Many publishers use a standard contract, adding any peculiar issues as additional clauses at the end. Big trade books will tend to have contracts negotiated clause by clause by publisher and agent. These will usually cover only a license to publish — in various specified editions. A university press on the other hand may “buy” the copyright from the author in return for royalty payments or a fee. In crude terms this just reflects the relative value of a bestselling novel and an academic monograph. Effectively it means that when the book goes out of print, publishing rights will probably revert to the author in the trade world, while the copyright remains with the academic publisher. An academic publisher will rarely refuse to revert copyright upon being asked though. The arrival of print-on-demand production has affected this part of the contract: if the book never becomes unavailable, rights need never revert. Agents are no doubt tying reversion to a rate of sale now.

You should remember (because we all know this don’t we) that you should always read your contract and would be wise to get legal advice on it. You never know when your book is going to go viral, so think about rights you may be casually giving up. What looks anodyne today may turn out to be a big pain tomorrow. Hergé apparently assigned publishing rights to his work to his publisher in 1942, and this has cast into doubt millions of dollars-worth of merchandising rights. The Digital Reader has the story. As Tintin was first created in 1929, Hergé (1907-83) doesn’t have the excuse that he was a young writer unaware of future demand for his works. Maybe he needed to raise cash in a hurry.

There’s a great deal of aggro in the self-publishing/indie community about the iniquity of publishers and their rapacious contracts. But every deal is a negotiation, and it’s up to authors to keep negotiating if they are unhappy with some of the terms. Sure the power balance favors the publisher: all the more reason to bargain hard. Publishers really have no incentive to be so hard-nosed that they alienate every one of their authors. After all, at the end of the day there are always other publishers, including potentially yourself. Any publisher’s editor will be expected to sign a certain number of books each year: they, as individuals, cannot afford to allow every negotiation to end in acrimony. Sure they’ll push for the most favorable deal they can get: so should the author.

The Authors Guild currently has an initiative under way aimed at revising several of the boilerplate clauses that publishers typically import into their contracts. It stands to reason that standard contracts need to be revised from time to time as new technologies and distribution options alter the shape of our business. Publishers can I think be relied on eventually to respond to market forces, and change clauses in their standard contract which no longer make sense. Much of the frustration in the indie community stems, I think, from the slow pace of change. This may not be desirable, but is surely understandable, especially in cases where the clause needing change is one which benefits the publisher! What looks like rapaciousness is all too often laziness and incompetence. Still, why should an aggrieved author feel better about laziness than greed?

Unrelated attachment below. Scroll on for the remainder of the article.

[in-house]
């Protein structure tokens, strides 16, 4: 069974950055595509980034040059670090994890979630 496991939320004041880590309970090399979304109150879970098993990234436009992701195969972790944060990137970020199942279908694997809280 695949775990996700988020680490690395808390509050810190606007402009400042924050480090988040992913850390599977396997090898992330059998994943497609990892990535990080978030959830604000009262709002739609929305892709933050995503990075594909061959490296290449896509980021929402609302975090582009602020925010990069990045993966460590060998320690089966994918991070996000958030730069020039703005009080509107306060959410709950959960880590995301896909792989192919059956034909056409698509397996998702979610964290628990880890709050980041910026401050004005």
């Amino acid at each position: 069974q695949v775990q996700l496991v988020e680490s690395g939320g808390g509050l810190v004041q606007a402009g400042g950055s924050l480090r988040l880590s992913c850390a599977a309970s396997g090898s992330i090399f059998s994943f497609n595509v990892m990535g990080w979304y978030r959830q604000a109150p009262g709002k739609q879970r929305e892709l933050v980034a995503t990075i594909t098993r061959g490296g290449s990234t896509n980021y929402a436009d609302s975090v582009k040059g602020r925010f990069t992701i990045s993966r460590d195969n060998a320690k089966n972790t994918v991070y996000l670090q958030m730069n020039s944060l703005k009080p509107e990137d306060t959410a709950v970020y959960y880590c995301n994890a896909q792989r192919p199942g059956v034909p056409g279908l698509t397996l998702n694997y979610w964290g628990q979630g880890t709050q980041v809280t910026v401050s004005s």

Regretful printer, by John DePol, from The Legacy Press.

You don’t want to be doing one of these. It means you (or one of your colleagues) have screwed up, and badly enough to warrant the expenditure of quite a bit of money.

Errata, also referred to as Corrigenda, are mistakes and misprints discovered after  a book has been printed. They may be joined by their cousin Addenda. In the early days of printing, when it took quite a while to work through the setting and printing of a book, Corrigenda and Addenda might be incorporated into the first printing, in the front matter which would be printed last. Some early printers corrected errors and omissions straightforwardly by hand-written additions.

The whole subject gives bibliophiles conniptions: they agonize over things like whether a book which had an erratum slip is complete if the erratum slip has gone missing — which of course tends to happen a lot.